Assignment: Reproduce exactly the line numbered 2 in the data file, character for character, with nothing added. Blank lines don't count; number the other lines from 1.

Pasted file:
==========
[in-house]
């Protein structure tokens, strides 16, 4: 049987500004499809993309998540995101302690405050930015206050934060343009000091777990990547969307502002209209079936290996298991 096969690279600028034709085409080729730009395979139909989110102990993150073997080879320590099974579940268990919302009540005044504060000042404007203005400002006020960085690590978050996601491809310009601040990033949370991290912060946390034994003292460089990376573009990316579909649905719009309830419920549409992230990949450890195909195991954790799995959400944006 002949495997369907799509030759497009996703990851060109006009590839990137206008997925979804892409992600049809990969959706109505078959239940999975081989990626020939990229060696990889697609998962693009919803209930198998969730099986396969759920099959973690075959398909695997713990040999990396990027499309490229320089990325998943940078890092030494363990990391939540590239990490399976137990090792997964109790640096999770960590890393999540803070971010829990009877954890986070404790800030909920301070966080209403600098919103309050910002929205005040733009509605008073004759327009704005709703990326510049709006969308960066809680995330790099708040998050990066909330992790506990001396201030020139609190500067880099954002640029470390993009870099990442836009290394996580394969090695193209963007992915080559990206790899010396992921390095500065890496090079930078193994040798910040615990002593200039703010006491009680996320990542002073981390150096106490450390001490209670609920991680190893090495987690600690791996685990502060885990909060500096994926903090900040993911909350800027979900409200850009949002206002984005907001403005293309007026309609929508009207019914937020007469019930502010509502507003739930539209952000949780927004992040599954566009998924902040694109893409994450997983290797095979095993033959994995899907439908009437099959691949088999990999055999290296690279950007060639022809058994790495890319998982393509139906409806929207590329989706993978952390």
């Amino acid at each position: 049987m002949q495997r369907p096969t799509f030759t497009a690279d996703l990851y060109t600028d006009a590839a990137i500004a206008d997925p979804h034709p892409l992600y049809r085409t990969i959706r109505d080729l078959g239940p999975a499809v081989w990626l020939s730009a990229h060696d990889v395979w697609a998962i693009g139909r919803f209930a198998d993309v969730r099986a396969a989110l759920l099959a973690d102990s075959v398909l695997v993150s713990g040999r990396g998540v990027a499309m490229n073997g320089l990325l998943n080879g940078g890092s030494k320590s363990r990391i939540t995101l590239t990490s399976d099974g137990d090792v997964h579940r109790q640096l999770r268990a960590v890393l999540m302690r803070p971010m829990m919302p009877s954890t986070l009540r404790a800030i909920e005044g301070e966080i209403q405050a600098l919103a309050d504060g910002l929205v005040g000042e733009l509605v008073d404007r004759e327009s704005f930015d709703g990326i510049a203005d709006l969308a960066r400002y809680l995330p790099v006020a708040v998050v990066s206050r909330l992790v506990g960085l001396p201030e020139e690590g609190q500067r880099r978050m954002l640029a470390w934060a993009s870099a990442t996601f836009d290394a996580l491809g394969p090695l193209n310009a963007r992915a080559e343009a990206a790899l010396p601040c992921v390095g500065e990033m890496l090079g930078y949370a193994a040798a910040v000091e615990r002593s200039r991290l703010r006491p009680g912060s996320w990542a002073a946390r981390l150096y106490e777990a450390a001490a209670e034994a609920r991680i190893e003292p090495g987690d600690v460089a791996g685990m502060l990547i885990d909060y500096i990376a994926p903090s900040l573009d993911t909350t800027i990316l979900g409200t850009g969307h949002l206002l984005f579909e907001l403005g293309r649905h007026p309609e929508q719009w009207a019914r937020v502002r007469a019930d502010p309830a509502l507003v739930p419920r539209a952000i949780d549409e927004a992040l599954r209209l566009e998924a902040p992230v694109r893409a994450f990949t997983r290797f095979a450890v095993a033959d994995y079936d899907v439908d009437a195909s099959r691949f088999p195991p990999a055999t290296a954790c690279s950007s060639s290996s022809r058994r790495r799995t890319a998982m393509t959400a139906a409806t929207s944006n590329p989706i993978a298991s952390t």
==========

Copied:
């Protein structure tokens, strides 16, 4: 049987500004499809993309998540995101302690405050930015206050934060343009000091777990990547969307502002209209079936290996298991 096969690279600028034709085409080729730009395979139909989110102990993150073997080879320590099974579940268990919302009540005044504060000042404007203005400002006020960085690590978050996601491809310009601040990033949370991290912060946390034994003292460089990376573009990316579909649905719009309830419920549409992230990949450890195909195991954790799995959400944006 002949495997369907799509030759497009996703990851060109006009590839990137206008997925979804892409992600049809990969959706109505078959239940999975081989990626020939990229060696990889697609998962693009919803209930198998969730099986396969759920099959973690075959398909695997713990040999990396990027499309490229320089990325998943940078890092030494363990990391939540590239990490399976137990090792997964109790640096999770960590890393999540803070971010829990009877954890986070404790800030909920301070966080209403600098919103309050910002929205005040733009509605008073004759327009704005709703990326510049709006969308960066809680995330790099708040998050990066909330992790506990001396201030020139609190500067880099954002640029470390993009870099990442836009290394996580394969090695193209963007992915080559990206790899010396992921390095500065890496090079930078193994040798910040615990002593200039703010006491009680996320990542002073981390150096106490450390001490209670609920991680190893090495987690600690791996685990502060885990909060500096994926903090900040993911909350800027979900409200850009949002206002984005907001403005293309007026309609929508009207019914937020007469019930502010509502507003739930539209952000949780927004992040599954566009998924902040694109893409994450997983290797095979095993033959994995899907439908009437099959691949088999990999055999290296690279950007060639022809058994790495890319998982393509139906409806929207590329989706993978952390």